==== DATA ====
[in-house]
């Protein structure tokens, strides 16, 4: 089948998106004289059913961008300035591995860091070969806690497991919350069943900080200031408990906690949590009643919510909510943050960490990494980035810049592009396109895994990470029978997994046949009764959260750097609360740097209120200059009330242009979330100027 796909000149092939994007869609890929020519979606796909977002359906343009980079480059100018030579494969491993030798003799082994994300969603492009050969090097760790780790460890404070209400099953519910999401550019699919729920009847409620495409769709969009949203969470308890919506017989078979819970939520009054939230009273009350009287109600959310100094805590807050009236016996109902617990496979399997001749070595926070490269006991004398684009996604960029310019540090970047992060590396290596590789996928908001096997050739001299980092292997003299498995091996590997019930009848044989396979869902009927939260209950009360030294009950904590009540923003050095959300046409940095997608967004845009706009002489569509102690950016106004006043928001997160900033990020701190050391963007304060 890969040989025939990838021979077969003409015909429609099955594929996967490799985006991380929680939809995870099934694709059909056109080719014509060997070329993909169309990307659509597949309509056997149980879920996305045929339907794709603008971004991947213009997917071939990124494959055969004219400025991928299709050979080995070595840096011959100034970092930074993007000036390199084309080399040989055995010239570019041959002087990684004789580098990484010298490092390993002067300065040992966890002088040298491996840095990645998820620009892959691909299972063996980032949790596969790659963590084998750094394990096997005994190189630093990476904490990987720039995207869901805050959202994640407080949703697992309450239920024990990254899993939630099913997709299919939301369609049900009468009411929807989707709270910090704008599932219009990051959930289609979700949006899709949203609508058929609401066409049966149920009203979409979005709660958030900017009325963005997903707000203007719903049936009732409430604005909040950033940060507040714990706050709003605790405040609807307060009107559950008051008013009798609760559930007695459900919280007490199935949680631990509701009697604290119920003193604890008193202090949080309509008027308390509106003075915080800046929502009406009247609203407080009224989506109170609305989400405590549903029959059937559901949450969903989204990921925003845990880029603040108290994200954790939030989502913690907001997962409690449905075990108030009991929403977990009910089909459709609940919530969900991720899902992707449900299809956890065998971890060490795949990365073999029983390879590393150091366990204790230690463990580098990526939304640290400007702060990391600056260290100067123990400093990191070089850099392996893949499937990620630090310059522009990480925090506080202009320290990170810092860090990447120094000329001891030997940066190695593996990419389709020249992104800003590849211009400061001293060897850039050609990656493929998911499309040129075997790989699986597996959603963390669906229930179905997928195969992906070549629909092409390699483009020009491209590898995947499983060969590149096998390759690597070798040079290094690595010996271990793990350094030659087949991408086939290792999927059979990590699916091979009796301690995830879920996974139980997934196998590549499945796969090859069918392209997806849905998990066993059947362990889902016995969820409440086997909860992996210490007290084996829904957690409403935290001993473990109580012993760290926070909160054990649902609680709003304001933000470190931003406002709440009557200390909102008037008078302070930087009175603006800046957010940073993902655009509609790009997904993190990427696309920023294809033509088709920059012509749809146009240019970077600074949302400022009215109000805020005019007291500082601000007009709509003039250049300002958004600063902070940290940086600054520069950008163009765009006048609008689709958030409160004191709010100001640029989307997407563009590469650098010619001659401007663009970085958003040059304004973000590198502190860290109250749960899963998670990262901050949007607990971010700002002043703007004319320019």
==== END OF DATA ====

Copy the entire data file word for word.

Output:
[in-house]
């Protein structure tokens, strides 16, 4: 089948998106004289059913961008300035591995860091070969806690497991919350069943900080200031408990906690949590009643919510909510943050960490990494980035810049592009396109895994990470029978997994046949009764959260750097609360740097209120200059009330242009979330100027 796909000149092939994007869609890929020519979606796909977002359906343009980079480059100018030579494969491993030798003799082994994300969603492009050969090097760790780790460890404070209400099953519910999401550019699919729920009847409620495409769709969009949203969470308890919506017989078979819970939520009054939230009273009350009287109600959310100094805590807050009236016996109902617990496979399997001749070595926070490269006991004398684009996604960029310019540090970047992060590396290596590789996928908001096997050739001299980092292997003299498995091996590997019930009848044989396979869902009927939260209950009360030294009950904590009540923003050095959300046409940095997608967004845009706009002489569509102690950016106004006043928001997160900033990020701190050391963007304060 890969040989025939990838021979077969003409015909429609099955594929996967490799985006991380929680939809995870099934694709059909056109080719014509060997070329993909169309990307659509597949309509056997149980879920996305045929339907794709603008971004991947213009997917071939990124494959055969004219400025991928299709050979080995070595840096011959100034970092930074993007000036390199084309080399040989055995010239570019041959002087990684004789580098990484010298490092390993002067300065040992966890002088040298491996840095990645998820620009892959691909299972063996980032949790596969790659963590084998750094394990096997005994190189630093990476904490990987720039995207869901805050959202994640407080949703697992309450239920024990990254899993939630099913997709299919939301369609049900009468009411929807989707709270910090704008599932219009990051959930289609979700949006899709949203609508058929609401066409049966149920009203979409979005709660958030900017009325963005997903707000203007719903049936009732409430604005909040950033940060507040714990706050709003605790405040609807307060009107559950008051008013009798609760559930007695459900919280007490199935949680631990509701009697604290119920003193604890008193202090949080309509008027308390509106003075915080800046929502009406009247609203407080009224989506109170609305989400405590549903029959059937559901949450969903989204990921925003845990880029603040108290994200954790939030989502913690907001997962409690449905075990108030009991929403977990009910089909459709609940919530969900991720899902992707449900299809956890065998971890060490795949990365073999029983390879590393150091366990204790230690463990580098990526939304640290400007702060990391600056260290100067123990400093990191070089850099392996893949499937990620630090310059522009990480925090506080202009320290990170810092860090990447120094000329001891030997940066190695593996990419389709020249992104800003590849211009400061001293060897850039050609990656493929998911499309040129075997790989699986597996959603963390669906229930179905997928195969992906070549629909092409390699483009020009491209590898995947499983060969590149096998390759690597070798040079290094690595010996271990793990350094030659087949991408086939290792999927059979990590699916091979009796301690995830879920996974139980997934196998590549499945796969090859069918392209997806849905998990066993059947362990889902016995969820409440086997909860992996210490007290084996829904957690409403935290001993473990109580012993760290926070909160054990649902609680709003304001933000470190931003406002709440009557200390909102008037008078302070930087009175603006800046957010940073993902655009509609790009997904993190990427696309920023294809033509088709920059012509749809146009240019970077600074949302400022009215109000805020005019007291500082601000007009709509003039250049300002958004600063902070940290940086600054520069950008163009765009006048609008689709958030409160004191709010100001640029989307997407563009590469650098010619001659401007663009970085958003040059304004973000590198502190860290109250749960899963998670990262901050949007607990971010700002002043703007004319320019």